• Clinical uses of elastography were first demonstrated in the field of ultrasound as described in U.S. Pat. No. 5,107,837 by Ophir et. al. titled “Method and Apparatus for Measurement and Imaging of Tissue Compressibility and Compliance.” Shortly afterwards elastography was introduced in the field of magnetic resonance imaging (MRI) by Ehman and Muthupillai as described in U.S. Pat. No. 5,825,186 titled “Method for Producing Stiffness-Weighted MR Images” and U.S. Pat. No. 5,977,770 by Ehman titled “MR Imaging of Synchronous Spin Motion and Strain Waves.” In the following years elastography was shown to be of clinical value for the detection and staging of hepatic (liver) fibrosis by Sinkus et. al. “Liver fibrosis: non-invasive assessment with MR elastography” in the Journal NMR in Biomedicine 2006, pages 173-179, and Ehman et. al. “Assessment of Hepatic Fibrosis With Magnetic Resonance Elastography” in the Journal of Clinical Gastroenterology and Hepatology, volume 5, Issue 10, October 2007, pages 1207-1213. Elastography imaging of the breast has been successfully demonstrated and published by Sinkus et. al. in “Viscoelastic shear properties of in vivo breast lesions measured by MR elastography” in the Journal of Magnetic Resonance Imaging volume 23, 2005, pages 159-165. Elastography of the brain was also published by Papazoglou and Braun et. al. in “Three-dimensional analysis of shear wave propagation observed by in vivo magnetic resonance elastography of the brain” in Acta Biomaterialia, volume 3, 2007, pages 127-137. More recently, elastography of the lung was demonstrated by Ehman et. al. In U.S. Pat. No. 2006/0264736 titled “Imaging Elastic Properties of the Lung with Magnetic Resonance Elastography”. MRE of the prostate ex-vivo was demonstrated first by Dresner, Rossman and Ehman, published in the Proceedings of the International Society for Magnetic Resonance in Medicine titled “MR Elastography of the Prostate” in 1999. MRE of the prostate in-vivo was demonstrated by Sinkus et. al. and published in “In-Vivo Prostate Elastography”, Proceedings of International Society of Magnetic Resonance in Medicine, volume 11, page 586, 2003. Prostate elastography was described in U.S. Pat. No. 5,952,828, 2010/0005892, U.S. Pat. No. 7,034,534 and the publications referred to above and also by Kemper, Sinkus et. al. “MR Elastography of the Prostate: Initial In-vivo Application.” published in Fortschritte auf dem Gebiete der Rontgenstrahlen and der Nuklearmedizin (Advances in the area of X-ray and Nuclear Medicine), volume 176, pages 1094-1099, 2004. An alternative approach to prostate elastography used excitation applied through the rectum or the urethra as described in U.S. patent No. and 2009/0209847, 2010/0045289 and the following publication Plewes et. al. “In Vivo MR Elastography of the Prostate Gland Using a Transurethral Actuator” Magnetic Resonance in Medicine, volume 62, 2009, pages 665-671. Alternatively, the mechanical excitation can be applied by a needle that penetrates the skin as described in U.S. Pat. No. 2008/0255444.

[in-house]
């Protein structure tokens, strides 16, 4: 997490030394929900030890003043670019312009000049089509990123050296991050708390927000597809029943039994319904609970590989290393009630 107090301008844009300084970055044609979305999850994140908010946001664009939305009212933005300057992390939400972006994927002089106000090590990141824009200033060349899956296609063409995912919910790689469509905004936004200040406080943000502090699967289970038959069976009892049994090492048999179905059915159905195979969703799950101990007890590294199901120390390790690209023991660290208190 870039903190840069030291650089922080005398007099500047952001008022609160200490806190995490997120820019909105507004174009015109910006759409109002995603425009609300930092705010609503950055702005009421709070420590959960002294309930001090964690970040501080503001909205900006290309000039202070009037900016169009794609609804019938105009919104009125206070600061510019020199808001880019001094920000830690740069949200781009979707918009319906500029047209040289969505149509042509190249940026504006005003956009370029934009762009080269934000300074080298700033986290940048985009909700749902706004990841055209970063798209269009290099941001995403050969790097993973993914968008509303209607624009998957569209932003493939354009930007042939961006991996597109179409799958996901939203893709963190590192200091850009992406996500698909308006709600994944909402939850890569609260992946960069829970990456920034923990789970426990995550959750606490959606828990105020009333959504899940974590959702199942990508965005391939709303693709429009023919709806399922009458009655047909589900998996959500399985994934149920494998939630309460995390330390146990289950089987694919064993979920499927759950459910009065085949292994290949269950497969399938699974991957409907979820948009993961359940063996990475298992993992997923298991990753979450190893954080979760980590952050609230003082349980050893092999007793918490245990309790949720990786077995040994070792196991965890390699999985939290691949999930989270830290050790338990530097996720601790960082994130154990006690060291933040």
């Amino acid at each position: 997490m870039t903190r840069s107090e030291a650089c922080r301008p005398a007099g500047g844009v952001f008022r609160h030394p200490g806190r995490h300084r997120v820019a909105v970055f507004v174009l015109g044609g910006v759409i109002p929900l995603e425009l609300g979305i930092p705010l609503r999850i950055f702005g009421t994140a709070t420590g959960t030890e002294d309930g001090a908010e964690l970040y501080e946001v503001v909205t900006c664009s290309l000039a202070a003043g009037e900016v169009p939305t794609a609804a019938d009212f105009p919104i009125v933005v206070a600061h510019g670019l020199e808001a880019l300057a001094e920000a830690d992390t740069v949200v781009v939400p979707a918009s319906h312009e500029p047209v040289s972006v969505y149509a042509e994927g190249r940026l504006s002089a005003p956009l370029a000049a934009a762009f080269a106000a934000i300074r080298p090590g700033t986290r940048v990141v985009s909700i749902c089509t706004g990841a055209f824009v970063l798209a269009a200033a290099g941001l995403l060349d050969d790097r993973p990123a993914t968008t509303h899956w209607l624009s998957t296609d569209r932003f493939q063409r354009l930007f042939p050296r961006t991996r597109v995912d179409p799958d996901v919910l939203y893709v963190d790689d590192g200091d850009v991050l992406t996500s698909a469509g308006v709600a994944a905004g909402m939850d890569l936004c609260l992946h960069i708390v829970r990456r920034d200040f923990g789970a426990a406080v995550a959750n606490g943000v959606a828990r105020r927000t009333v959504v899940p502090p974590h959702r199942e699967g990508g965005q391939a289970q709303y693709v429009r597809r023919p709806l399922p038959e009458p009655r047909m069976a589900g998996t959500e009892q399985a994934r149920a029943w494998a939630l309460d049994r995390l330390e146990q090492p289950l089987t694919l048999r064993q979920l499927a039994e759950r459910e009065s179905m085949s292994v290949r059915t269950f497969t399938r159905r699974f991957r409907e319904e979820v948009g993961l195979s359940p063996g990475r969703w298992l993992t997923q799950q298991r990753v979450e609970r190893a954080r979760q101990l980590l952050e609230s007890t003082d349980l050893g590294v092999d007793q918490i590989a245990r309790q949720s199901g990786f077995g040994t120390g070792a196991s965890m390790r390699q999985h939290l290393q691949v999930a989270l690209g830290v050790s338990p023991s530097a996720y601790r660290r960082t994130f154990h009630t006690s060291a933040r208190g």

• Quantitative elastography is an advanced elastography technique that solves an inverse problem: calculating the stiffness maps in a region of interest given excitation of the tissue and measurement of resulting motion in that region. Inverse problems are better solved over a 3D (volumetric) than a 2D (cross-sectional planar) region of interest, for example with 3D MRI and 3D ultrasound. This is because knowledge of the tissue motion over a 3D region of interest allows a more complete tissue motion model (e.g. 3D wave equation) to be used. Waves can propagate in arbitrary directions so an inverse algorithm should have 3D data in order to properly compute the wave speed, or spatial wavelength, from which the shear modulus is derived.
  • It should be clear that the mechanical waves induced by external exciters in most of the previous mentioned techniques vary in both space and time. An ideal measurement system would measure all three components (x,y,z) of the displacements instantaneously over a volume of interest, such that a 3D vector field of 3D displacements can be obtained at many instances in time. Such measurements would form a mathematically complete representation of the wave propagation. However, such ideal measurements systems are currently infeasible, so most previous mentioned works exploit the steady state nature of the wave propagation to build up a representation through multiple measurements over several periods of the waves. This is achieved usually by synchronizing acquisition with the exciter that is creating the waves and assuming perfect periodicity in the excitations. MR imaging is a relatively slow imaging modality, so MR elastography typically requires many minutes of acquisition time. The main advantage is that MR elastography creates high quality quantitative images of the mechanical properties of tissue that are considered the gold standard in the field of elastography. Ultrasound holds promise for faster acquisition yet it poses other challenges to overcome due to the pulse-echo nature of data acquisition and need for multiple pulses, which introduce time delays from both time of flight of the pulses and the delays between pulses. More challenges arise from the desire to acquire data over a 3D volume of interest when using a conventional ultrasound transducer that acquires data from a single 2D cross-sectional plane for a given position of the transducer. It is possible to move a conventional ultrasound transducer over a volume of interest in a freehand fashion, but the set of pulse-echo data will not in general be at equally spaced spatial and temporal locations. This makes it more challenging to use conventional inversion methods to calculate the mechanical properties of tissue from the acquired measurements. There exist methods to interpolate irregularly spaced pulse-echo data of stationary tissue into a regularly spaced volume (see Rohling et al. “Comparison of freehand three-dimensional ultrasound reconstruction techniques” in Medical Image Analysis, 1999), but there are no previous reports of also accommodating the time delays for each pulse-echo step when measuring the displacements of moving tissue. It would be beneficial to invent a method that produces the high quality results of MR elastography with a freehand motion of a conventional ultrasound transducer over a volume of interest, despite the irregular spacing of ultrasound compared to MRI.